By the end of grade 8. Fossils are mineral replacements, preserved remains, or traces of organisms that lived in the past. Thousands of layers of sedimentary rock not only provide evidence of the history of Earth itself but also of changes in organisms whose fossil remains have been found in those layers. The collection of fossils and their placement in chronological order (e.g., through the location of the sedimentary layers in which they are found or through radioactive dating) is known as the fossil record. It documents the existence, diversity, extinction, and change of many
life forms throughout the history of life on Earth. Because of the conditions necessary for their preservation, not all types of organisms that existed in the past have left fossils that can be retrieved. Anatomical similarities and differences between various organisms living today and between them and organisms in the fossil record enable the reconstruction of evolutionary history and the inference of lines of evolutionary descent. Comparison of the embryological development of different species also reveals similarities that show relationships not evident in the fully formed anatomy.
By the end of grade 12. Genetic information, like the fossil record, also provides evidence of evolution. DNA sequences vary among species, but there are many overlaps; in fact, the ongoing branching that produces multiple lines of descent can be inferred by comparing the DNA sequences of different organisms. Such information is also derivable from the similarities and differences in amino acid sequences and from anatomical and embryological evidence.
LS4.B: NATURAL SELECTION
How does genetic variation among organisms affect survival and reproduction?
Genetic variation in a species results in individuals with a range of traits. In any particular environment individuals with particular traits may be more likely than others to survive and produce offspring. This process is called natural selection and may lead to the predominance of certain inherited traits in a population and the suppression of others. Natural selection occurs only if there is variation in the genetic information within a population that is expressed in traits that lead to differences in survival and reproductive ability among individuals under specific environmental conditions. If the trait differences do not affect reproductive success, then natural selection will not favor one trait over others.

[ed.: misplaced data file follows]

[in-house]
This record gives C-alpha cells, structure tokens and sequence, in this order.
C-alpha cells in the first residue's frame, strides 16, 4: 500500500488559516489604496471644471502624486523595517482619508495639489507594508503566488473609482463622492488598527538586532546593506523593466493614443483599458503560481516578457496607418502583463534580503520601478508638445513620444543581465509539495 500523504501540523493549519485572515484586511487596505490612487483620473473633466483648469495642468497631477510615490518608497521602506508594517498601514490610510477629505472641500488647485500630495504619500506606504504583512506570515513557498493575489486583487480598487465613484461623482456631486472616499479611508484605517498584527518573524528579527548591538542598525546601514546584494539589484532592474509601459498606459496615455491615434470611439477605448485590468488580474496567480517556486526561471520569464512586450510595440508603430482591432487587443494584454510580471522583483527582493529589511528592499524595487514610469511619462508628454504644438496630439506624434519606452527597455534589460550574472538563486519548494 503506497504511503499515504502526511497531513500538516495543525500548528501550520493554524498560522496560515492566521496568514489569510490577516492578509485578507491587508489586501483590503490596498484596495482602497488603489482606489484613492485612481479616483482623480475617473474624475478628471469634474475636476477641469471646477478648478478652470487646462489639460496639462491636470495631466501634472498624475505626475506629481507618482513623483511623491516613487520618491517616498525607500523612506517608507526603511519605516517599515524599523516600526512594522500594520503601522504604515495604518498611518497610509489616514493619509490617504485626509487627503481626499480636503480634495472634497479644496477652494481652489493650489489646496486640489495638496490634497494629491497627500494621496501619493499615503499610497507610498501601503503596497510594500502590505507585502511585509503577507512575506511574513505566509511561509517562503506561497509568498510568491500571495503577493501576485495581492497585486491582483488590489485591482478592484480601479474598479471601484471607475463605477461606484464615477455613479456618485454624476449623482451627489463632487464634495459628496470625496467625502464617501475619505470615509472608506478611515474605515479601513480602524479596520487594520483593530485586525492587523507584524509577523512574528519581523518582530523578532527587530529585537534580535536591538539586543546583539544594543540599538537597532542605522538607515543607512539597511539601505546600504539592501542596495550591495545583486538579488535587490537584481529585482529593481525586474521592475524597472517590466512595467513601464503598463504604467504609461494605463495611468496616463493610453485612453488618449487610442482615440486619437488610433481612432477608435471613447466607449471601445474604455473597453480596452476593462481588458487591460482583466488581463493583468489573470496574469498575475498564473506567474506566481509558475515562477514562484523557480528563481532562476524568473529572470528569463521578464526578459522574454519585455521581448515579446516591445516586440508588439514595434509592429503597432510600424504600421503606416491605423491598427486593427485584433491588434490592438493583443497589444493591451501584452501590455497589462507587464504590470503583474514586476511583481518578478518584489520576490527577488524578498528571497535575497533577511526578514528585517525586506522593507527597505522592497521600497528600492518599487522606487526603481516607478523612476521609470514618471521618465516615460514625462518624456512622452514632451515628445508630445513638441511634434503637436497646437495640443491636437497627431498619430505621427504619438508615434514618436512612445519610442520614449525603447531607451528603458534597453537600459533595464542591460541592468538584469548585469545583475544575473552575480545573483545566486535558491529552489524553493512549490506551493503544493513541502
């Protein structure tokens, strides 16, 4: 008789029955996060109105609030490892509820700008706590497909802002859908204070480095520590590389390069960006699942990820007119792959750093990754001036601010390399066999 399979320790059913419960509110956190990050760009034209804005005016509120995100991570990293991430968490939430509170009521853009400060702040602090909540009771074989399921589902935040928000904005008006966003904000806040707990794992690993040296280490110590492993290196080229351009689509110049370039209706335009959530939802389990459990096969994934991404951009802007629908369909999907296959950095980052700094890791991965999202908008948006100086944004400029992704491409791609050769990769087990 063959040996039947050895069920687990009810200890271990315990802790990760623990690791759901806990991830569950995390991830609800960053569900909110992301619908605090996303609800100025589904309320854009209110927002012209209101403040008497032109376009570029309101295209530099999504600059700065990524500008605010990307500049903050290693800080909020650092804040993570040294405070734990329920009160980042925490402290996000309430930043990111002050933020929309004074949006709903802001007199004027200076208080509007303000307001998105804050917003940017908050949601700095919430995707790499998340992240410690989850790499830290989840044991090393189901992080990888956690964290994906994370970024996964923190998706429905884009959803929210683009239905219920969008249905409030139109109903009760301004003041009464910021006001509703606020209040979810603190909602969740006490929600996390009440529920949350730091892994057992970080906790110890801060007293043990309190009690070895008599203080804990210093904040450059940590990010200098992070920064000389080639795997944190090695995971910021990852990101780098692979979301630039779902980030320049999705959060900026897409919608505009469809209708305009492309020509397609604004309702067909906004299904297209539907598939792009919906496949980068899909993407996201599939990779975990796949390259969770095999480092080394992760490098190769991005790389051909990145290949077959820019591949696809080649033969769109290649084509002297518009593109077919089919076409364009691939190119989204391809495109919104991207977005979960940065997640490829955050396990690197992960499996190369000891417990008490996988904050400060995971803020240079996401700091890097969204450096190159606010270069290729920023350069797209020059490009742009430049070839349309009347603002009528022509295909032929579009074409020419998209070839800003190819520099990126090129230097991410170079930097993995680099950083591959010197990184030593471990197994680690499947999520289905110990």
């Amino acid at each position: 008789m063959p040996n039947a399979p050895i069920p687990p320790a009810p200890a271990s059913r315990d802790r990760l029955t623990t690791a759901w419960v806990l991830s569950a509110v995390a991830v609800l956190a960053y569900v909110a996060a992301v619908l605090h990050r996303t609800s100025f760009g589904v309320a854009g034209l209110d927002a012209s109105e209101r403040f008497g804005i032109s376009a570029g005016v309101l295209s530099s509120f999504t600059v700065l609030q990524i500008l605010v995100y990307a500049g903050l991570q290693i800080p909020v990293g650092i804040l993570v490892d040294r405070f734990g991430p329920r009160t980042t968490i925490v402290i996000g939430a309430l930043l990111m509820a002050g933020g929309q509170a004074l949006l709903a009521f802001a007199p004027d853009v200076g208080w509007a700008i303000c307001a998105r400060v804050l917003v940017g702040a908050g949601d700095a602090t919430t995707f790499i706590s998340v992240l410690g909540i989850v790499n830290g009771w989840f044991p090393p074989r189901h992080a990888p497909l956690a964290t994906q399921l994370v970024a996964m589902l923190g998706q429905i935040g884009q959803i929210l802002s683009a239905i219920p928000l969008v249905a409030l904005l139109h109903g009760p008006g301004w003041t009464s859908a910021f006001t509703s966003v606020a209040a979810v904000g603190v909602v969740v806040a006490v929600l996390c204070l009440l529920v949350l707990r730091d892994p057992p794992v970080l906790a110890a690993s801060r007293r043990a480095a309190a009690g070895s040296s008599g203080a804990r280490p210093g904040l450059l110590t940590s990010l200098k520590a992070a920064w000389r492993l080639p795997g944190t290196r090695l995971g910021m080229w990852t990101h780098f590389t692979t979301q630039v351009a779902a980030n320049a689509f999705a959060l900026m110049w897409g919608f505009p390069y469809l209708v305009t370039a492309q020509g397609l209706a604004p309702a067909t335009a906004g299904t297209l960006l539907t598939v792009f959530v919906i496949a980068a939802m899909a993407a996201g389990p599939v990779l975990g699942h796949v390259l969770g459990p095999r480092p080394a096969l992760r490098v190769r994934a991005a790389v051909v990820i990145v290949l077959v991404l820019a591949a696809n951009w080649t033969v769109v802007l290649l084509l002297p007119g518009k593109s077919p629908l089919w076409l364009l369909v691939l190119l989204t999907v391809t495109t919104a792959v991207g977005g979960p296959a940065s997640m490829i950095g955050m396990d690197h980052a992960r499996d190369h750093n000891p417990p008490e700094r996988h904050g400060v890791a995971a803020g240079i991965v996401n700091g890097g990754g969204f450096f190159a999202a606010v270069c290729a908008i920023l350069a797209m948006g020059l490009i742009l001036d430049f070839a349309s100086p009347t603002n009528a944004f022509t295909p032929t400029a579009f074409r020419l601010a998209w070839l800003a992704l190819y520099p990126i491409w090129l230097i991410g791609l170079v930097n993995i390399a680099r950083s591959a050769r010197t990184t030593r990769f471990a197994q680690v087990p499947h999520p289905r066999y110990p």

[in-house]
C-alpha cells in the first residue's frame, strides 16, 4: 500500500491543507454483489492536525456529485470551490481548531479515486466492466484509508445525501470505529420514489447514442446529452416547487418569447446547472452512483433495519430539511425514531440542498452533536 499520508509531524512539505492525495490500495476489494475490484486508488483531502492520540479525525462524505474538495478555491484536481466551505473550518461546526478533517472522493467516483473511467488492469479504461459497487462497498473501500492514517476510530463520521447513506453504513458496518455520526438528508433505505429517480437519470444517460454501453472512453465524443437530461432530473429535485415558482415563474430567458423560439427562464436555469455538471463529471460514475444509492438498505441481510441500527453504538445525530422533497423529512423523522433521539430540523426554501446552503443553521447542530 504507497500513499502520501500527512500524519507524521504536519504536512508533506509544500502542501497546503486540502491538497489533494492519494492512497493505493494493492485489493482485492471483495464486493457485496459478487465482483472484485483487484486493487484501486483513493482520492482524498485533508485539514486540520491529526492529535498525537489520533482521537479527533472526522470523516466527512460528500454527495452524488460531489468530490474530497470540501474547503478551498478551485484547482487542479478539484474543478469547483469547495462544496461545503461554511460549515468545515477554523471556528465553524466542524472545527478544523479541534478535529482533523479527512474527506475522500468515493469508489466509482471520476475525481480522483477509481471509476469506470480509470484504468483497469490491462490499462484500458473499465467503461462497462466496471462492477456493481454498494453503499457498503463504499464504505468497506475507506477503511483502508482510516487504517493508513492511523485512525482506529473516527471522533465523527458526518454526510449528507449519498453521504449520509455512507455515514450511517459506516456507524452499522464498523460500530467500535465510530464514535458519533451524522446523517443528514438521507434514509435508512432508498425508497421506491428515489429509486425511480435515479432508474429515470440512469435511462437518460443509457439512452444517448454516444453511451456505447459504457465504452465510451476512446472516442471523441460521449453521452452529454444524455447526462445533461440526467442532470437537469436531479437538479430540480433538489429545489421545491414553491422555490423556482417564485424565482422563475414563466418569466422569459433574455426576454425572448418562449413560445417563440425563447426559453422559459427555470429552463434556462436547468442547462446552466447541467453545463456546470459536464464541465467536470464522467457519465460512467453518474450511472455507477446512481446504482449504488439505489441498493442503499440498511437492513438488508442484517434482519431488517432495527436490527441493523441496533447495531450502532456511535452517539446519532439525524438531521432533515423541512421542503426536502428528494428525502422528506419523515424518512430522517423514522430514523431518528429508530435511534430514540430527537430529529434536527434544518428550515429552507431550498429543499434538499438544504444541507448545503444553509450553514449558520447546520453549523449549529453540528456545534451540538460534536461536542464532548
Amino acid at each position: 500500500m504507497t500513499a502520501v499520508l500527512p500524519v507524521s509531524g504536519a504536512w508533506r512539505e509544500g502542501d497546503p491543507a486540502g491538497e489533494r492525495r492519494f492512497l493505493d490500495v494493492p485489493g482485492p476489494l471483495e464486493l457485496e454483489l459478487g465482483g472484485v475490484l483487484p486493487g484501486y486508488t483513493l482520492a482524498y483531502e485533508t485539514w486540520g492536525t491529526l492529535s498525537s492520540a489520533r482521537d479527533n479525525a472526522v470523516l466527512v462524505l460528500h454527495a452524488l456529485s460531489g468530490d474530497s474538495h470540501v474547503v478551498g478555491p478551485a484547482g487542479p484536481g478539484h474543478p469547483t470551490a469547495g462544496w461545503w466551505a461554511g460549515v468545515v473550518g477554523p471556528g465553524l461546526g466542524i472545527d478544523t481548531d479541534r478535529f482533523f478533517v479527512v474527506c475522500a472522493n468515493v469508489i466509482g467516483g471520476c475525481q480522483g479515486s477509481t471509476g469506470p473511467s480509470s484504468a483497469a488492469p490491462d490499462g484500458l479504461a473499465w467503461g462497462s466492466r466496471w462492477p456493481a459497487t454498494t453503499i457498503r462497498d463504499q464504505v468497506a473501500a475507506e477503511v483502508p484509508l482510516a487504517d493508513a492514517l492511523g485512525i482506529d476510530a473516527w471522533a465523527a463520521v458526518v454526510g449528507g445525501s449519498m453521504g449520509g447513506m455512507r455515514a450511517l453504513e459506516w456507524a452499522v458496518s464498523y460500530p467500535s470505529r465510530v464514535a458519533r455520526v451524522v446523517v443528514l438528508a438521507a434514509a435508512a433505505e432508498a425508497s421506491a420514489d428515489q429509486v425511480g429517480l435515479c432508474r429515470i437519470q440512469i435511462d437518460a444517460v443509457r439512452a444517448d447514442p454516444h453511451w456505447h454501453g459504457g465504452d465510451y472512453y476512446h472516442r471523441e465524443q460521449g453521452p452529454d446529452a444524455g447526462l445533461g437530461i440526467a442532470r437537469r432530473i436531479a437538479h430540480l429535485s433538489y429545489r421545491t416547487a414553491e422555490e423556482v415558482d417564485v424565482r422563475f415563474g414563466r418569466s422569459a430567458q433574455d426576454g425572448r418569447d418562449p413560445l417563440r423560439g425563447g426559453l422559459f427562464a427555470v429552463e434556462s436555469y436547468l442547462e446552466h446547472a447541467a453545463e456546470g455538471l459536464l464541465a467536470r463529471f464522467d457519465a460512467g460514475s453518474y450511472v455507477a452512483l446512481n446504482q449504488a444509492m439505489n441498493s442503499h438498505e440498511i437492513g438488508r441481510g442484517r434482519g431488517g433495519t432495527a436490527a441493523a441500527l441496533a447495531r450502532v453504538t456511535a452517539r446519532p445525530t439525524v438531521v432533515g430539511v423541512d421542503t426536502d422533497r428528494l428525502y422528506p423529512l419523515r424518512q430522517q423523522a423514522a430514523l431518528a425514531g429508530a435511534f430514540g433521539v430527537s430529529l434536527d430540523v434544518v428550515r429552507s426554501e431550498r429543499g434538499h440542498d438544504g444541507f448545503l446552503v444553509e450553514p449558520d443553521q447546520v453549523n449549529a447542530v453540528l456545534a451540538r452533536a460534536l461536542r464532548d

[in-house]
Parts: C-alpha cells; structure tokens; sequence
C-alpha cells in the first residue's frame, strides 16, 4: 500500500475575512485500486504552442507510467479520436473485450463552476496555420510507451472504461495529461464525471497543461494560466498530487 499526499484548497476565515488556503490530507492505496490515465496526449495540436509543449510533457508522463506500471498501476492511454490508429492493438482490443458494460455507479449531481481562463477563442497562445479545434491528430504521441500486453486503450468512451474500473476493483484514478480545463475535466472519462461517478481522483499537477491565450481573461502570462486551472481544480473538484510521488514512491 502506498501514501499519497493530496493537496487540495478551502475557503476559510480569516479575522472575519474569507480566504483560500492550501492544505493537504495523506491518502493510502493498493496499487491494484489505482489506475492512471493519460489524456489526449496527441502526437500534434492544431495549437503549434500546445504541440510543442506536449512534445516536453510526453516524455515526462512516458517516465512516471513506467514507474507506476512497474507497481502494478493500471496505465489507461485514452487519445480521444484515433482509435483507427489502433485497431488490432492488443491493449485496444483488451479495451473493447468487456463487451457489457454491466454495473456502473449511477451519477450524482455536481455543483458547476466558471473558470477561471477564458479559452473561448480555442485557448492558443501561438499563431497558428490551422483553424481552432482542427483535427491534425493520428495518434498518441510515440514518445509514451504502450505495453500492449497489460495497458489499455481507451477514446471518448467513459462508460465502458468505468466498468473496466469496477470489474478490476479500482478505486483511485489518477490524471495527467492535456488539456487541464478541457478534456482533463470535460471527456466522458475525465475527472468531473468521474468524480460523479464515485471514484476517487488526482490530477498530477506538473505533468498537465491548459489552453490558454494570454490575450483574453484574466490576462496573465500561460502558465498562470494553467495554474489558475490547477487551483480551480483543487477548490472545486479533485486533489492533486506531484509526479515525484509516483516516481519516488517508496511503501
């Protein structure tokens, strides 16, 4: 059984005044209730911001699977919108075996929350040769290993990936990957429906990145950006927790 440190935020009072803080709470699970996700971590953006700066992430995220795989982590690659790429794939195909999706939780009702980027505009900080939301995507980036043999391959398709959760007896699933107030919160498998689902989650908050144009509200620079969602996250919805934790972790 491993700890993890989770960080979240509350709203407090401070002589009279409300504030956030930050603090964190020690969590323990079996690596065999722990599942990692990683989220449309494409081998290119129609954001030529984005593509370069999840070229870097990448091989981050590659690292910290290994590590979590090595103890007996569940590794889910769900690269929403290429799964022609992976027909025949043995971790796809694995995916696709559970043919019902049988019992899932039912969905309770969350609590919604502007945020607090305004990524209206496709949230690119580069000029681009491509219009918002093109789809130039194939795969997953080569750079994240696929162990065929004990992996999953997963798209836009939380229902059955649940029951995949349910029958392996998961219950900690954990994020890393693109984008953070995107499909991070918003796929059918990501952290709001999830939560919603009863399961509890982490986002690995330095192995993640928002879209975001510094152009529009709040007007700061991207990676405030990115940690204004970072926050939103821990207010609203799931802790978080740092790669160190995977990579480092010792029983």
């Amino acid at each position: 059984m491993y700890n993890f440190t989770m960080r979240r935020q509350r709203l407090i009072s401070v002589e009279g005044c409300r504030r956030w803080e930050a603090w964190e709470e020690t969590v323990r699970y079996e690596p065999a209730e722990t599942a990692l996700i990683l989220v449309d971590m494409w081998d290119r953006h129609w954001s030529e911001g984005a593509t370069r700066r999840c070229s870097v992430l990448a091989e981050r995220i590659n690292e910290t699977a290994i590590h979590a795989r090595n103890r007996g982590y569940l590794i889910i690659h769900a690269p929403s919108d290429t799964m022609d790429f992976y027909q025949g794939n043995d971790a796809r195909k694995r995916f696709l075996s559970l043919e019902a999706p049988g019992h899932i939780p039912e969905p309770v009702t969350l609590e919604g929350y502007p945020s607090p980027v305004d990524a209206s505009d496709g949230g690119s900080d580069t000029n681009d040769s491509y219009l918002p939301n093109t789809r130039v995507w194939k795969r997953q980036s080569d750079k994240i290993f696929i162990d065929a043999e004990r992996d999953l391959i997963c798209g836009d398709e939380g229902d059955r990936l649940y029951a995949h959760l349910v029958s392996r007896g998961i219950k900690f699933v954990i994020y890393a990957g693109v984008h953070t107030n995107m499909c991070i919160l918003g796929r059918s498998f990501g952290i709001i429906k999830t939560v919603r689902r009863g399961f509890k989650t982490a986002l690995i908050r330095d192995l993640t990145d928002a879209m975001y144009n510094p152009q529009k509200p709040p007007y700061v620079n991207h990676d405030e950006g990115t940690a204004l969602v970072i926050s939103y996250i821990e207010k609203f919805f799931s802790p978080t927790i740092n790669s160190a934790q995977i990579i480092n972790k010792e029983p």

Grade Band Endpoints for LS4.B
By the end of grade 2. [Intentionally left blank.]
By the end of grade 5. Sometimes the differences in characteristics between individuals of the same species provide advantages in surviving, finding mates, and reproducing.
By the end of grade 8. Genetic variations among individuals in a population give some individuals an advantage in surviving and reproducing in their environment. This is known as natural selection. It leads to the predominance of certain traits in a population and the suppression of others. In artificial selection, humans have the capacity to influence certain characteristics of organisms by selective breeding. One can choose desired parental traits determined by genes, which are then passed on to offspring.
By the end of grade 12. Natural selection occurs only if there is both (1) variation in the genetic information between organisms in a population and (2) variation in the expression of that genetic information—that is, trait variation—that leads to differences in performance among individuals. The traits that positively affect survival are more likely to be reproduced and thus are more common in the population.